Home Opinion Nicole Juday Explains How to Set Up a Corporate Programme | IDEAL Industries Foundation

Nicole Juday Explains How to Set Up a Corporate Programme | IDEAL Industries Foundation

Nicole Juday, Board Chair of the IDEAL Industries Foundation, explains how to set up a corporate programme and highlights some of the organisations the Foundation supports and how such initiatives can boost employee engagement.

Many companies in the electrical industry participate in some form of charitable giving, even if they may not identify as having a corporate philanthropy program. Requests to sponsor a local youth sports team, underwrite an industry event, or support a civic or educational initiative are some of the most common asks of companies of all sizes. With a bit of forethought and planning, businesses can create a simple framework to help identify the types of organisations that makes the best business sense to support.

Knowledge of the local laws

First, understand the laws where your company is based (or work with someone who does.) Legal restrictions around corporate philanthropy are not overly complicated, but there are clear parameters around what qualifies as a charitable activity or programme – related expense, particularly if the company wishes to take a tax deduction. Having the right structure and governance in place is also important.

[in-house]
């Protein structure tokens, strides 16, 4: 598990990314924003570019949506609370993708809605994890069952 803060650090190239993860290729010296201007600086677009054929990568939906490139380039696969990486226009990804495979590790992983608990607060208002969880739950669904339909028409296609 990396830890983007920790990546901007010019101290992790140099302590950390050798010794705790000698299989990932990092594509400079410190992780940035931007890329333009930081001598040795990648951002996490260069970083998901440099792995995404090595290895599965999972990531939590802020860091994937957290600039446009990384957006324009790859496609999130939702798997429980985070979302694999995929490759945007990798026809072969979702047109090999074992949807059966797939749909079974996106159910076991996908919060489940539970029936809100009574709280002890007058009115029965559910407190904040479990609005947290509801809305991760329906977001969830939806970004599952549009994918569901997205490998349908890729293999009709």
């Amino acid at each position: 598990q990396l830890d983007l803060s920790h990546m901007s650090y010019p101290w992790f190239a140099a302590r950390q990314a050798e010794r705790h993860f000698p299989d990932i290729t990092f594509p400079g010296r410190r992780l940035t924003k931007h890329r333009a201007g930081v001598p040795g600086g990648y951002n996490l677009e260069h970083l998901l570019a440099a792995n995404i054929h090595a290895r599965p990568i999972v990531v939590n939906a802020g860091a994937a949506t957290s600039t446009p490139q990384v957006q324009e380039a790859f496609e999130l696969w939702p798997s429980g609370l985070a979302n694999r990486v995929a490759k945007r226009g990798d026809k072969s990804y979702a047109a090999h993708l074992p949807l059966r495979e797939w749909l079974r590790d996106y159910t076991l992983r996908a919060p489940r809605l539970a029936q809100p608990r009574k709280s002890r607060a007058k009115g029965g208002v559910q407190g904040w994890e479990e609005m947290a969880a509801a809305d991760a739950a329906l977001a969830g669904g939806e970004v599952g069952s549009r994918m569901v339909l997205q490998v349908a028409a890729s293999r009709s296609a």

Develop a framework

The next step is to devise a framework for what kind of activity your company will (and will not) typically support. This is most effective when companies adopt a proactive approach. Instead of considering every incoming request individually, identify one or several priority areas that will allow for greatest impact. Consider whether funding a request could expose your business to new customers, differentiate it from competition, attract and retain quality talent, or increase employee engagement. Establishing criteria for giving may mean having to turn down requests for worthy causes that fall outside of the giving priorities, but it allows companies to consider and evaluate requests efficiently and to avoid a scattershot, reactive approach to charitable giving.

Prioritising types of giving

At the IDEAL Foundation, corporate philanthropy is segmented into several categories. Roughly a third of our annual giving goes to seven social service organisations located in the geographic area of the company’s headquarters. We believe that communities are strongest and most vibrant when no one is left behind, and our giving targets organisations serving the most vulnerable in the community from which we draw many of our employees, making the area a better place to live and work for all.

Our other primary focus area is increasing diversity in the skilled trades. In the US, over 90% of skilled tradespeople are white males in a sector with significant current and projected worker shortages. We support organisations that help non-traditional groups enter and stay in the trades, increasing the labour force pipeline and strengthening the future health and prosperity of our industry.